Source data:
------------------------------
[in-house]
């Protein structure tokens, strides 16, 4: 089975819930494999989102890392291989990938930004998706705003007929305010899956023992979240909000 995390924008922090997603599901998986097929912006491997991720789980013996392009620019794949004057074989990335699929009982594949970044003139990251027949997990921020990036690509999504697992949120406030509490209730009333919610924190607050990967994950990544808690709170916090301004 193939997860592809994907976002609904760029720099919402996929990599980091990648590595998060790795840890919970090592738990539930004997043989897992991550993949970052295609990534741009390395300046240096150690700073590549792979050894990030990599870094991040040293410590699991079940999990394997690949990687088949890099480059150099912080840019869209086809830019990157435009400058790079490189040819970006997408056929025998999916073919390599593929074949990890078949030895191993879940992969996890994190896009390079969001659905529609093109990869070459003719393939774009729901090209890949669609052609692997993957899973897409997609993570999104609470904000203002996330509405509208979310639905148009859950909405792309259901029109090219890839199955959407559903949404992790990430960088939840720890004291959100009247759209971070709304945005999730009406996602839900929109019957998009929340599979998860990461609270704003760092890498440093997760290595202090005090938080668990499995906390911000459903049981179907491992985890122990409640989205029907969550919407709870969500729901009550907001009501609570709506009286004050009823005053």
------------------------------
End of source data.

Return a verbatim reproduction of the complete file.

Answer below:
[in-house]
């Protein structure tokens, strides 16, 4: 089975819930494999989102890392291989990938930004998706705003007929305010899956023992979240909000 995390924008922090997603599901998986097929912006491997991720789980013996392009620019794949004057074989990335699929009982594949970044003139990251027949997990921020990036690509999504697992949120406030509490209730009333919610924190607050990967994950990544808690709170916090301004 193939997860592809994907976002609904760029720099919402996929990599980091990648590595998060790795840890919970090592738990539930004997043989897992991550993949970052295609990534741009390395300046240096150690700073590549792979050894990030990599870094991040040293410590699991079940999990394997690949990687088949890099480059150099912080840019869209086809830019990157435009400058790079490189040819970006997408056929025998999916073919390599593929074949990890078949030895191993879940992969996890994190896009390079969001659905529609093109990869070459003719393939774009729901090209890949669609052609692997993957899973897409997609993570999104609470904000203002996330509405509208979310639905148009859950909405792309259901029109090219890839199955959407559903949404992790990430960088939840720890004291959100009247759209971070709304945005999730009406996602839900929109019957998009929340599979998860990461609270704003760092890498440093997760290595202090005090938080668990499995906390911000459903049981179907491992985890122990409640989205029907969550919407709870969500729901009550907001009501609570709506009286004050009823005053």